Did you take the character at face value of just being comic relief or did you go digging for more meaning, such as, maybe it was important for Uncle Herc and Ricky to meet your character, because it gave them an idea of what they may become if they stay in the bush?

RD: I think there’s both those elements there, but the main element was that at this time in the screenplay, they’d been on the run for quite some time and it’s nice to inject a comical character that is almost, gives sort of a light of laughter, a light of kind of ah, here we go… It takes another part again and you do wonder, yes, he’s funny, but is he going to be a risk? You want to keep the audience thinking, is this the right move, getting with this guy? Or is this a bad move?

And of course, it’s both because without giving too much away, obviously, you know what happens… Yeah, and I think… I’ve had people tell me in the past that it got to a point in the film where it’s… You don’t expect I’m even going to be in it and then suddenly I appear and it gives it that extra little boost that the story might need at that point in the film.

SN: Watching them react though, is the most important thing. The core of the film is that relationship. Whether they’re getting on or whether they’re not. If that relationship works, then everything else works as well. And you kind of almost, sort of, gives into a realm of something like New Zealand magic realism… There is no world in which social work is actually pursues some kid into the woods in this manner.  Magic realism—somebody used that phrase the other day that is familiar with South American literature. That rang a bell. It resonates with me.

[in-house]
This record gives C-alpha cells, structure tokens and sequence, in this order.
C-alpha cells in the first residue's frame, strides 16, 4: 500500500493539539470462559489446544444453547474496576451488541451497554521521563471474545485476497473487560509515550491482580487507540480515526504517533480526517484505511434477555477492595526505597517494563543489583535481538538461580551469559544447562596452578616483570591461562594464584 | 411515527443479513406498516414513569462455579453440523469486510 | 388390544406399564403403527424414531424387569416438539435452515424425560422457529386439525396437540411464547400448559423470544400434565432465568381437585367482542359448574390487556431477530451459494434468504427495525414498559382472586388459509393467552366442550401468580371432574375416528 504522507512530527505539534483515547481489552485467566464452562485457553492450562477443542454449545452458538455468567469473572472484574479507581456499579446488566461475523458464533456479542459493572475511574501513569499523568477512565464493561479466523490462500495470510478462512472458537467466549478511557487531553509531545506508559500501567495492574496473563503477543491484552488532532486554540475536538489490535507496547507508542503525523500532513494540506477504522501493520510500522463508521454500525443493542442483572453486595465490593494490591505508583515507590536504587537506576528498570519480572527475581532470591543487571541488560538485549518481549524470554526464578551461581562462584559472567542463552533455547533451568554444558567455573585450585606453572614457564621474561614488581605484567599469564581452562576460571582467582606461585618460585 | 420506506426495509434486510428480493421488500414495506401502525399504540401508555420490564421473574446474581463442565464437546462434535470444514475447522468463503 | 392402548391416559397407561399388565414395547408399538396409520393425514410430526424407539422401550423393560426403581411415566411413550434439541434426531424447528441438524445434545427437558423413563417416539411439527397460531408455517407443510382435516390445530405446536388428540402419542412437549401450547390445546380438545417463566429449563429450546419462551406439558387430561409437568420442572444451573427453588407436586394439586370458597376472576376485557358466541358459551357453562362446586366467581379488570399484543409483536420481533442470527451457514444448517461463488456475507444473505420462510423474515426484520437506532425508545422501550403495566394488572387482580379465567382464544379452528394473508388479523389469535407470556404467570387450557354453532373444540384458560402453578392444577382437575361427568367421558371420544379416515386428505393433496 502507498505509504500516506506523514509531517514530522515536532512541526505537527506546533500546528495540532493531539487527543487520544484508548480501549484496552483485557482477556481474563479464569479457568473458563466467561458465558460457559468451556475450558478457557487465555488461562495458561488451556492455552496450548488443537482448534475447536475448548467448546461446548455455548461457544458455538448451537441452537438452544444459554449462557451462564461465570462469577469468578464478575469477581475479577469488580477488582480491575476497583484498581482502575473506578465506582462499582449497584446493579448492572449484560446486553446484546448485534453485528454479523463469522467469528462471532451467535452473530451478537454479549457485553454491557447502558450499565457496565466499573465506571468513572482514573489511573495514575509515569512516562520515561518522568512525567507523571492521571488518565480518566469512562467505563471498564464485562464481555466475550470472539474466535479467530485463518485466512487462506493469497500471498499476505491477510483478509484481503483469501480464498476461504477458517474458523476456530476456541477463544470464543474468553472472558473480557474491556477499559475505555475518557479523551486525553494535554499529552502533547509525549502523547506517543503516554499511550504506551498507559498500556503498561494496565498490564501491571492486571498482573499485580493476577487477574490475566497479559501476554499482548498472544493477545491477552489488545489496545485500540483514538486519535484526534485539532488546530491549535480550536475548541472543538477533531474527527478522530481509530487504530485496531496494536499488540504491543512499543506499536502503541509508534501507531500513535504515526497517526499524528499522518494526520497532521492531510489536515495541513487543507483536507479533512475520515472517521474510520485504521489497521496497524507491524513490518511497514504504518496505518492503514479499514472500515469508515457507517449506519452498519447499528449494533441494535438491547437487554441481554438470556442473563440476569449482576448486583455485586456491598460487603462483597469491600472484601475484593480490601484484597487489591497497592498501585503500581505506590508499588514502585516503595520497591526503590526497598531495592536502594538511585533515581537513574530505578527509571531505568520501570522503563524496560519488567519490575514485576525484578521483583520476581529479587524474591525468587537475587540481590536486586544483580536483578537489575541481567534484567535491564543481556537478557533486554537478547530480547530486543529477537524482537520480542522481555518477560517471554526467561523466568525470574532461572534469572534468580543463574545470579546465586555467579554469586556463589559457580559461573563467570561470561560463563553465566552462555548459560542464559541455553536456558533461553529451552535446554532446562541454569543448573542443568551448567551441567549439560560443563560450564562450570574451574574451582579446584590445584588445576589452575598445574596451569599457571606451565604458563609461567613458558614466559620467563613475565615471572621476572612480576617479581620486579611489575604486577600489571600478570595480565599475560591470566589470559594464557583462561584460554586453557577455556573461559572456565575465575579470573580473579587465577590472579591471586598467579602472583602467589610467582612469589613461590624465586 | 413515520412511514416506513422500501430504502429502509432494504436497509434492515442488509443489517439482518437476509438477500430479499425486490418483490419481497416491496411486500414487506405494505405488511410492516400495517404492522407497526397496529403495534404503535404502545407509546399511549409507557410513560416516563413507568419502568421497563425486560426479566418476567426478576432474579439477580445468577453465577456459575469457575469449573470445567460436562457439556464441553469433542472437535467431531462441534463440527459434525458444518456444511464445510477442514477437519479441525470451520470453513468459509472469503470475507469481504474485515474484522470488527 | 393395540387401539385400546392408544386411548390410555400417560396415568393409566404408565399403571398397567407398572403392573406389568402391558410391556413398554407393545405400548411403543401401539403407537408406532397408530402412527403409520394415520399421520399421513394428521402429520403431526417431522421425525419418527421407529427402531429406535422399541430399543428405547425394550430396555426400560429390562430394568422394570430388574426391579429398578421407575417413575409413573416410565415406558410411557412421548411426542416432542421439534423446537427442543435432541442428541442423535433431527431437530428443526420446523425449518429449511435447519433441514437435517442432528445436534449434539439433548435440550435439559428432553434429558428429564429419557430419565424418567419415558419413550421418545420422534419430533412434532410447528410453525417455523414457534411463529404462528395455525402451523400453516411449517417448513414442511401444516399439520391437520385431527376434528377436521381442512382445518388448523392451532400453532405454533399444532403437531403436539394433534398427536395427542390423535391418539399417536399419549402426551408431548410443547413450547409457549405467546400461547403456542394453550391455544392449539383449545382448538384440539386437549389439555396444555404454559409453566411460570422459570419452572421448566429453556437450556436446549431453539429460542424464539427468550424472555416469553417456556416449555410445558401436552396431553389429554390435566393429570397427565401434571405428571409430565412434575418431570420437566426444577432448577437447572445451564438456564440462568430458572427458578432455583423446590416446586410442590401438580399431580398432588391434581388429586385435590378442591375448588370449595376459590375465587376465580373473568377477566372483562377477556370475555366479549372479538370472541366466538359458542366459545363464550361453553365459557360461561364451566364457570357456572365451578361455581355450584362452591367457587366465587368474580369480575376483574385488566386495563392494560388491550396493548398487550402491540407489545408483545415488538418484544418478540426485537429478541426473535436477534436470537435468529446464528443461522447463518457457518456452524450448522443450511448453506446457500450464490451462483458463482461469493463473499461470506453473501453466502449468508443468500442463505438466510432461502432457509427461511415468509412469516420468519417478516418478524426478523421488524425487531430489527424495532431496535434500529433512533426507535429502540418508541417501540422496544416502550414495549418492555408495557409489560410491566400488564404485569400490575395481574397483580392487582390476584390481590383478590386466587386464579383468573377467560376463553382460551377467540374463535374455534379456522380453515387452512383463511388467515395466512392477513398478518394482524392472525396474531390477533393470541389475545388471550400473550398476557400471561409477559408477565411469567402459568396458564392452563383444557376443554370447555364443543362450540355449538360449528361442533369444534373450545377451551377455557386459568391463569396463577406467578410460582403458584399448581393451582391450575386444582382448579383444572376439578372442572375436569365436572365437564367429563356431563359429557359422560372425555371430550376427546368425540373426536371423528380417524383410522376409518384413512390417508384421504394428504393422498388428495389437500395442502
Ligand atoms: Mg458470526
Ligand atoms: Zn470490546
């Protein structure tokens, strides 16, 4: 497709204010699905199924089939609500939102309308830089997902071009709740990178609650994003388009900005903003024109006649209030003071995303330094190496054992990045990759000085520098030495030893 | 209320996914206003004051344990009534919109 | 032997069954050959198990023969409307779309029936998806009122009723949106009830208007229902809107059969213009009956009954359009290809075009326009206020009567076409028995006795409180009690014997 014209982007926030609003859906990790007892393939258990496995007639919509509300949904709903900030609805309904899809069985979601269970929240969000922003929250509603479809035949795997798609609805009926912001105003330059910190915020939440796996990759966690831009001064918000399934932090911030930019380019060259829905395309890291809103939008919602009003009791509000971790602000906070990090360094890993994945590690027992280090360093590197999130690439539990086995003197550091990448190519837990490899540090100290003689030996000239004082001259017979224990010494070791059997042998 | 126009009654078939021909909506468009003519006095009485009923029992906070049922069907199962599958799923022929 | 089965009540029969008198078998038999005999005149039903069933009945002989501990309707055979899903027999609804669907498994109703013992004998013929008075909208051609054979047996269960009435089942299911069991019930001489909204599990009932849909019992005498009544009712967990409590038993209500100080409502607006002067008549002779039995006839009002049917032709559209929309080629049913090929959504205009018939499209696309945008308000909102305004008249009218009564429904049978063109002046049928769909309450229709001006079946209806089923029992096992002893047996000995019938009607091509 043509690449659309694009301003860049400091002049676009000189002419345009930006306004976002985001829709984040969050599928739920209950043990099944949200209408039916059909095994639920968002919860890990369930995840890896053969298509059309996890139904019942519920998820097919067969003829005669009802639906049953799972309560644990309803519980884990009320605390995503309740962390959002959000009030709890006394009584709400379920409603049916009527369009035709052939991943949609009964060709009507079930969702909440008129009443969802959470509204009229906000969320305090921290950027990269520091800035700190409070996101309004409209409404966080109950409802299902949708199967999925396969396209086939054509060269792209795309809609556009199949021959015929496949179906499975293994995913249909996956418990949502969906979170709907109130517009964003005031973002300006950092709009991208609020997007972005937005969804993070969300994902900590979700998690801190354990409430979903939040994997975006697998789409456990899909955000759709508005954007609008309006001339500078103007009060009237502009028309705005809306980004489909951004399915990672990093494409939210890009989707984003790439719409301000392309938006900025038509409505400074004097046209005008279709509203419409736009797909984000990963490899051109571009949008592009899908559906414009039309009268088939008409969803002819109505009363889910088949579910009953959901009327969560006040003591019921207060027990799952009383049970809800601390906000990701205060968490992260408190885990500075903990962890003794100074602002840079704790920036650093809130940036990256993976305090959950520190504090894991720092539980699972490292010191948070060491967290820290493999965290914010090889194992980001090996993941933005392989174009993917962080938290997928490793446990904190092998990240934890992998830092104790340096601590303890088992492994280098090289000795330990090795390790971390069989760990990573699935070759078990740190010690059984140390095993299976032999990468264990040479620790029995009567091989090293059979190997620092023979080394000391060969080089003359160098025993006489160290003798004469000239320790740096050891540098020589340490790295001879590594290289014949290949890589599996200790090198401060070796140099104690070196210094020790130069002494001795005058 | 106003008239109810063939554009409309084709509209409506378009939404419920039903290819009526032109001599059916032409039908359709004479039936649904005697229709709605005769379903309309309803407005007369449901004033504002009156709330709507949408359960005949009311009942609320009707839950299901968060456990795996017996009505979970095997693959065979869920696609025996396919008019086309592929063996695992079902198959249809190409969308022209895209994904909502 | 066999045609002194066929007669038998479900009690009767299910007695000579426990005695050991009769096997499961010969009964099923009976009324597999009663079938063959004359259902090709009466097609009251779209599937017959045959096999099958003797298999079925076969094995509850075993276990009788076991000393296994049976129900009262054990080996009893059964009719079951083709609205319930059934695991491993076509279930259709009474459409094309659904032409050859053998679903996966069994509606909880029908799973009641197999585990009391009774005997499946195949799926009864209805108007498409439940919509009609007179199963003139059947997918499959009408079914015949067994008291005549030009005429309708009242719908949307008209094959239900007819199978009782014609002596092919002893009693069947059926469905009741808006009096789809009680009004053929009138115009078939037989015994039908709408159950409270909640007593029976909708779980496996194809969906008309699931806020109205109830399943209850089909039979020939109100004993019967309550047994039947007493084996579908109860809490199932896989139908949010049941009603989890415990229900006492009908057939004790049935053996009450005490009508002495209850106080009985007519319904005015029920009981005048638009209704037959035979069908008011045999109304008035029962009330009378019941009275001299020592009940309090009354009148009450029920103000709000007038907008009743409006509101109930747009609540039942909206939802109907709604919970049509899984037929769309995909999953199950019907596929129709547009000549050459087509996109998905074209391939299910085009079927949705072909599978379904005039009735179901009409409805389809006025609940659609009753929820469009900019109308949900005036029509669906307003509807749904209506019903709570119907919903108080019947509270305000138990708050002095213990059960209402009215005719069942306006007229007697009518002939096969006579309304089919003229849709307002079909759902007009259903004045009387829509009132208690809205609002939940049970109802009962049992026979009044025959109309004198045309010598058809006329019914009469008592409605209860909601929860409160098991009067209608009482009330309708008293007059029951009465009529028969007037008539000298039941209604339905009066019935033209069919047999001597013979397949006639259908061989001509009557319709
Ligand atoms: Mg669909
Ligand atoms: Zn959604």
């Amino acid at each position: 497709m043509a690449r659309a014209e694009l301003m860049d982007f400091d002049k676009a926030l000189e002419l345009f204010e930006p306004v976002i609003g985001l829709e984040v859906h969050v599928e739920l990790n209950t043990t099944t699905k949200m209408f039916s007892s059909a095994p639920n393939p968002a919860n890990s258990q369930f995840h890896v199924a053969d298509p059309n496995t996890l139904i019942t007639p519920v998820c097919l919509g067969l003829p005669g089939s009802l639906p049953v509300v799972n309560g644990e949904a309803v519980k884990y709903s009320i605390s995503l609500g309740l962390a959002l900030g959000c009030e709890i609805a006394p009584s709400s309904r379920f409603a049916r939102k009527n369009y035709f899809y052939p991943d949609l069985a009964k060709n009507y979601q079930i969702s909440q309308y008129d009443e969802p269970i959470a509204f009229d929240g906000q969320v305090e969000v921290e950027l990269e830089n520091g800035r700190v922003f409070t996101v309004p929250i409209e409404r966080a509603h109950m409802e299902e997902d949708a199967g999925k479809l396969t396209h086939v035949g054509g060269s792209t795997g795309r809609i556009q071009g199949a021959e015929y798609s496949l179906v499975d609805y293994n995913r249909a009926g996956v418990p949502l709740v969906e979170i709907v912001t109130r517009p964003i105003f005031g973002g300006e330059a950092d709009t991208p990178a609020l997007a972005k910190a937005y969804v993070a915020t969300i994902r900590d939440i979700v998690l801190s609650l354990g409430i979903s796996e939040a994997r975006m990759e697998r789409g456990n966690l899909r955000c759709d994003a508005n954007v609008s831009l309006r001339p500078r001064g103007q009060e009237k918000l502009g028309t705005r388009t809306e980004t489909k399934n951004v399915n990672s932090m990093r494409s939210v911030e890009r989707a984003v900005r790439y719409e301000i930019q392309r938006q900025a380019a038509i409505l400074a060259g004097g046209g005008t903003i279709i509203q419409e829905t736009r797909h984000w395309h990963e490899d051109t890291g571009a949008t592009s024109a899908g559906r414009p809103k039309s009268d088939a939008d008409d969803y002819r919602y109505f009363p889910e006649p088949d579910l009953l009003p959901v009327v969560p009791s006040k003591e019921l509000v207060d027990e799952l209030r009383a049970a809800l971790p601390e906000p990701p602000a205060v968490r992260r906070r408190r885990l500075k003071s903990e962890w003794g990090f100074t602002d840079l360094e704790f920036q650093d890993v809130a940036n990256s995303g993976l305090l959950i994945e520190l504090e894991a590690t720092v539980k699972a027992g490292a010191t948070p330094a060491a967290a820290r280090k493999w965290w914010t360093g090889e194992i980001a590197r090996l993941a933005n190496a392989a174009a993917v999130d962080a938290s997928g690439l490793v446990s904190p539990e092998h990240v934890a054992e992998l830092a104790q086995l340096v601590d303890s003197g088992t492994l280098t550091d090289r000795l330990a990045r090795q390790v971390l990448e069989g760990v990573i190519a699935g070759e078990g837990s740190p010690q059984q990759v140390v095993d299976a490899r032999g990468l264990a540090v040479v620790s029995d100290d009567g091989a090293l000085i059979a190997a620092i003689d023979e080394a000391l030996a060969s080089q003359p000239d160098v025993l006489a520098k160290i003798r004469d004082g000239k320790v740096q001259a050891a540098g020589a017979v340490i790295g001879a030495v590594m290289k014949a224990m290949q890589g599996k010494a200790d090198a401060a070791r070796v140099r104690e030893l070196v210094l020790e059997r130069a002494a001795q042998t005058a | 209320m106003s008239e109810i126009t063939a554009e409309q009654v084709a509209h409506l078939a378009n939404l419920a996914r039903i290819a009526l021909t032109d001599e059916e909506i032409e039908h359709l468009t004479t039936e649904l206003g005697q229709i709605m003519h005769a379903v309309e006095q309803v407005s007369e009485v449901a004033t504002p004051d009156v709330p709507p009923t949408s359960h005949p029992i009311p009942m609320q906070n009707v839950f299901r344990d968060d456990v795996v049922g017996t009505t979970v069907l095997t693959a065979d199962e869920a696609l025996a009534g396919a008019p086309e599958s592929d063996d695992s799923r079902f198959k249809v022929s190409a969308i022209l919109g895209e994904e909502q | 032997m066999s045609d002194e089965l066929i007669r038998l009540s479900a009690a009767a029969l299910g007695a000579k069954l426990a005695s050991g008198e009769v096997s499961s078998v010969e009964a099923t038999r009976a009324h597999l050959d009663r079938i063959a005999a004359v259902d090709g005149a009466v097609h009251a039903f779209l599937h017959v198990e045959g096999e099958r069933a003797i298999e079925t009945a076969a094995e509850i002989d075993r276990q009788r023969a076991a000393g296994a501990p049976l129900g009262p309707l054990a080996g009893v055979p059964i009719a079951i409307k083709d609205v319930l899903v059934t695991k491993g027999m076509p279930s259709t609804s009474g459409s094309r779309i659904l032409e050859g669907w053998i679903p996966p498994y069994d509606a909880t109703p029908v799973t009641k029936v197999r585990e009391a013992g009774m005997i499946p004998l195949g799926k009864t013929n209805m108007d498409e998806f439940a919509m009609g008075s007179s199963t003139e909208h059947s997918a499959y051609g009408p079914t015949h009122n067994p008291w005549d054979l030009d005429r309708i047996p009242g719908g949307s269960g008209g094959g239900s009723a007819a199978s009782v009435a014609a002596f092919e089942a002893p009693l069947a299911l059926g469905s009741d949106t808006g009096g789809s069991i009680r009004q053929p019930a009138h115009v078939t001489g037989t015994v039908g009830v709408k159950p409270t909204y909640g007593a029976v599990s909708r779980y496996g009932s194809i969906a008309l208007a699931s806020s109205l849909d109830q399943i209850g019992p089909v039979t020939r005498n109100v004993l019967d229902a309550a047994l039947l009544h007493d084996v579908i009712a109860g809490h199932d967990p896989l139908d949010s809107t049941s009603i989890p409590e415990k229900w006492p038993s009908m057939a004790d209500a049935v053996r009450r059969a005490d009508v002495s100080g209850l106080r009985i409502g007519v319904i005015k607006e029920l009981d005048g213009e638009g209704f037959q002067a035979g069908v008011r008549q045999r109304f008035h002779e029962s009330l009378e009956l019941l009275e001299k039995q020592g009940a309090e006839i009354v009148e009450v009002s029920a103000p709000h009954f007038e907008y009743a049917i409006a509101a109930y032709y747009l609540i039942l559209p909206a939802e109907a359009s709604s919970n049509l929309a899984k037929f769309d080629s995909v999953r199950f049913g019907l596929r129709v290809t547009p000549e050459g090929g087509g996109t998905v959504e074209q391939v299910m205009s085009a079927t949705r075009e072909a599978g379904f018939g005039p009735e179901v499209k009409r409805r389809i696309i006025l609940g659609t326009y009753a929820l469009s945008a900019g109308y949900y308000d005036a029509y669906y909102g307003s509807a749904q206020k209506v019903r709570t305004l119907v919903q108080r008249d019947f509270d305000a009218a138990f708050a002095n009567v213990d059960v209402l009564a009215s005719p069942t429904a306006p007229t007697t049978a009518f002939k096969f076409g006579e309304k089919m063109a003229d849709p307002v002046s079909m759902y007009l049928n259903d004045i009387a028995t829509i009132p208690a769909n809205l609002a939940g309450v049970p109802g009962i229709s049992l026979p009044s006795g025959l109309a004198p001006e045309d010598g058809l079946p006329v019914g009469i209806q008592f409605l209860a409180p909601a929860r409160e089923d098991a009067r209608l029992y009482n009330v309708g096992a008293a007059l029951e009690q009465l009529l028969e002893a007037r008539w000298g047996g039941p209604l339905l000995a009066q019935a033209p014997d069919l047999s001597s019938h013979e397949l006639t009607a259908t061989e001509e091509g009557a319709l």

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RD: I think it’s one of those things that’s hard to explain how he does it or indeed how I do it. The only thing I can say in comparison is when I play comedy characters; I definitely put empathy in right up at the forefront. I think if you believe in someone because you not necessarily feel sorry for them, but you can see how they are the way they are and you can laugh with them, but rather than laugh at them, you are on their side and I think it’s… And it gives that… It makes it extra special and also more human and I think he’s done that on a big scale by making the film like that.

So you’re on the side of these guys right from the beginning. And first and foremost, you’ve got to be… You’ve got to have a likeability factor, I think, in your comedy characters. If the guy’s really, really funny but you just don’t like him or her, then you’re never going to root for them. So I guess on a grand scale of the film, it works the same way.

You seem to be cast in characters that suit your personality, but what is the difference when you get to have complete control, such as with your show, “Short Poppies?”

RD: Yeah, I’ve been lucky so far that I have had that control and I think when I’m cast in things, people take that as part of the package that I would like to have some sort of creative control and they know what I’m capable of, so they let me come on the day with my own ammunition. So yeah, it’s kind of a… It’s always a collaborative effort when I’m involved. I’ve been lucky.